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Po-co-co Balkans: Dancing Bears and Lovesick Donkeys, Bouncing Mines and Ethnic Conflict in Two Films from the Region

Taylor and Francis
Publication Date
  • Pn Literature (General)
  • Pn0080 Criticism
  • Pn1993 Motion Pictures
  • Linguistics
  • Political Science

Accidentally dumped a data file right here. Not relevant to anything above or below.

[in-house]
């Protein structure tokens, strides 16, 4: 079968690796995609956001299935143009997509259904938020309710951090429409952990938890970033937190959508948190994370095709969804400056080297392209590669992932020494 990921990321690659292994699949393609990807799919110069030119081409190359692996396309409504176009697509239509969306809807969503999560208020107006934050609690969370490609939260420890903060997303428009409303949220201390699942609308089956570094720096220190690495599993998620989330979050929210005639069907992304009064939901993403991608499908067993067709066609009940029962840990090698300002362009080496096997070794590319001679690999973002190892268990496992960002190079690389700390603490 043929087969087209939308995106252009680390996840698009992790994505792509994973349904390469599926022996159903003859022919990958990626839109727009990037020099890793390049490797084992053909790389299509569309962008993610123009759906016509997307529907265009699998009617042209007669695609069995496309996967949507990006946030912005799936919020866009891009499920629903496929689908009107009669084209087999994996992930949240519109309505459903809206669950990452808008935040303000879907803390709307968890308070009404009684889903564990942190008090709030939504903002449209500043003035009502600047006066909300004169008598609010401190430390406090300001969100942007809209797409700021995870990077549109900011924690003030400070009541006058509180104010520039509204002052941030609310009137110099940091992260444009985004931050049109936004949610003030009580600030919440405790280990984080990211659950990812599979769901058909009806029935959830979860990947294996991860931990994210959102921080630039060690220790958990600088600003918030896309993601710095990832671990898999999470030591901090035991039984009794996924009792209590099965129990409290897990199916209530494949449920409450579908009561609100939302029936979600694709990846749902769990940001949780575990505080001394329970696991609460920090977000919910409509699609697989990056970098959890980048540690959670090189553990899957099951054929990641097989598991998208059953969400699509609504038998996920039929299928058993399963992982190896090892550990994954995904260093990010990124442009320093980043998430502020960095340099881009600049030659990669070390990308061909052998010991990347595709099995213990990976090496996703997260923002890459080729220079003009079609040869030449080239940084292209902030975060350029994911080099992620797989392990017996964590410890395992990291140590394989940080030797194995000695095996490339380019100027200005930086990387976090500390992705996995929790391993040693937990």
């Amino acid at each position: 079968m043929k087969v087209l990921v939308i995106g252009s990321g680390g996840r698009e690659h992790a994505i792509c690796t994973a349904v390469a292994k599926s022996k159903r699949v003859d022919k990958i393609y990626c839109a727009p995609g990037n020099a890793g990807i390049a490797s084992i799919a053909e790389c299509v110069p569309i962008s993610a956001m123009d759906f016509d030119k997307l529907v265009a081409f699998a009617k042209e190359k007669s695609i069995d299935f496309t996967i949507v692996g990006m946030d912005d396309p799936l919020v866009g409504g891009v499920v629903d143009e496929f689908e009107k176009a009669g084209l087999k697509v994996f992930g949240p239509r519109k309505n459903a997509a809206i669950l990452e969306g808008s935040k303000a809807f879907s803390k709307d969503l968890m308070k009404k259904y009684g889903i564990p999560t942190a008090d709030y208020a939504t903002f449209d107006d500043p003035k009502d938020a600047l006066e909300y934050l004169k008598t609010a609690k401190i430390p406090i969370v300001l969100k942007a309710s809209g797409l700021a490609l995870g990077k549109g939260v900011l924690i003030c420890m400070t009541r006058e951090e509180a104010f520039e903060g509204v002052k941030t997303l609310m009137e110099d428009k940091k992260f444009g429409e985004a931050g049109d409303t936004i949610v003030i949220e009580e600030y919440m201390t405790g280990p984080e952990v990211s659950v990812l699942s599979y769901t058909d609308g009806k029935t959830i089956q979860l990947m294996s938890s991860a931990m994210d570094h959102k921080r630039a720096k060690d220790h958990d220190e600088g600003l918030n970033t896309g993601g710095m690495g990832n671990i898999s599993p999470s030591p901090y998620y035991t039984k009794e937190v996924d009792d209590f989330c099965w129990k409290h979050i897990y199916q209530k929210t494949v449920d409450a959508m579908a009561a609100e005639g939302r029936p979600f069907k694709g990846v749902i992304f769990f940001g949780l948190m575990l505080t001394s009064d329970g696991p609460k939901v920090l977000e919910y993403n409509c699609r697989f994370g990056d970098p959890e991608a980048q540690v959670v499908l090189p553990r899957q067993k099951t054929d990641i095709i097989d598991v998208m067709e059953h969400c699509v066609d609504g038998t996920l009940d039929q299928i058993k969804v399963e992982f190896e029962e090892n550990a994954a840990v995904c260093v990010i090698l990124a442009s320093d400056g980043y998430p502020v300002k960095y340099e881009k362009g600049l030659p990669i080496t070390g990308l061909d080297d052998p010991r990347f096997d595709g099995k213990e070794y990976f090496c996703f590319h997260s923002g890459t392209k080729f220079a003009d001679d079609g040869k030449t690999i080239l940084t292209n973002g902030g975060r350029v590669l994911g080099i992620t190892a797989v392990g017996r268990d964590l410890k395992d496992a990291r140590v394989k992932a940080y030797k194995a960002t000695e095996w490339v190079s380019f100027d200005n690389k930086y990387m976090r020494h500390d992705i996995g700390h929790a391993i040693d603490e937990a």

The article will explore how two filmic artefacts from the Balkans, Emir Kusturica’s Life Is a Miracle (2004) and Danis Tanovič’s No Man’s Land (2001), respond to the identity politics underlying traditional Balkanist discourse and its latest version reinvigorated by the 1990s conflicts in the region. It argues that the two films analyse the destructive impact of ethnocentric macropolitics on local forms of community affiliation and offer instead examples of micropolitical agency that are absurd and embodied, dangerously anti‐identitarian and non‐partisan. Condemning the universalism and essentialism of Balkanist othering, frequently employed by the culture industries (and mass media in particular), No Man’s Land and Life Is a Miracle recognise the power of identitarianism and the inevitable complicity of artistic representations in such discursive practices. Nonetheless, each of them attempts to forge its own sympathetic way of conveying that which others have decided to demonise or sentimentalise.

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